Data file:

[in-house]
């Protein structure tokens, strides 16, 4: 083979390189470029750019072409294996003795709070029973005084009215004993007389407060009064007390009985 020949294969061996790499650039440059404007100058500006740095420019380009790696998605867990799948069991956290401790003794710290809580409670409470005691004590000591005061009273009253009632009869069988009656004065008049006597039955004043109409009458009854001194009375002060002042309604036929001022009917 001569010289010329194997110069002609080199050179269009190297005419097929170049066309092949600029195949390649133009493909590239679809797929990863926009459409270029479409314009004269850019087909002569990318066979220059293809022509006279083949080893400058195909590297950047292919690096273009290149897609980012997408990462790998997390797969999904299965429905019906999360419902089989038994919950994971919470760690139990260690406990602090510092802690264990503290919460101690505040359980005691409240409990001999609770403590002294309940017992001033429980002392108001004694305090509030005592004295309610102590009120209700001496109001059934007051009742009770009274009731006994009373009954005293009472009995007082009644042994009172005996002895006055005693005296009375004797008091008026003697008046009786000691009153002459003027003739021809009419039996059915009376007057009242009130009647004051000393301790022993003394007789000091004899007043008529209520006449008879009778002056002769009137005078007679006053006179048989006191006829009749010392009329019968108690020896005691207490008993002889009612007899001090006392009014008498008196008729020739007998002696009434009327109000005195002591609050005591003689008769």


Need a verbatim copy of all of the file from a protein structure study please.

[in-house]
């Protein structure tokens, strides 16, 4: 083979390189470029750019072409294996003795709070029973005084009215004993007389407060009064007390009985 020949294969061996790499650039440059404007100058500006740095420019380009790696998605867990799948069991956290401790003794710290809580409670409470005691004590000591005061009273009253009632009869069988009656004065008049006597039955004043109409009458009854001194009375002060002042309604036929001022009917 001569010289010329194997110069002609080199050179269009190297005419097929170049066309092949600029195949390649133009493909590239679809797929990863926009459409270029479409314009004269850019087909002569990318066979220059293809022509006279083949080893400058195909590297950047292919690096273009290149897609980012997408990462790998997390797969999904299965429905019906999360419902089989038994919950994971919470760690139990260690406990602090510092802690264990503290919460101690505040359980005691409240409990001999609770403590002294309940017992001033429980002392108001004694305090509030005592004295309610102590009120209700001496109001059934007051009742009770009274009731006994009373009954005293009472009995007082009644042994009172005996002895006055005693005296009375004797008091008026003697008046009786000691009153002459003027003739021809009419039996059915009376007057009242009130009647004051000393301790022993003394007789000091004899007043008529209520006449008879009778002056002769009137005078007679006053006179048989006191006829009749010392009329019968108690020896005691207490008993002889009612007899001090006392009014008498008196008729020739007998002696009434009327109000005195002591609050005591003689008769």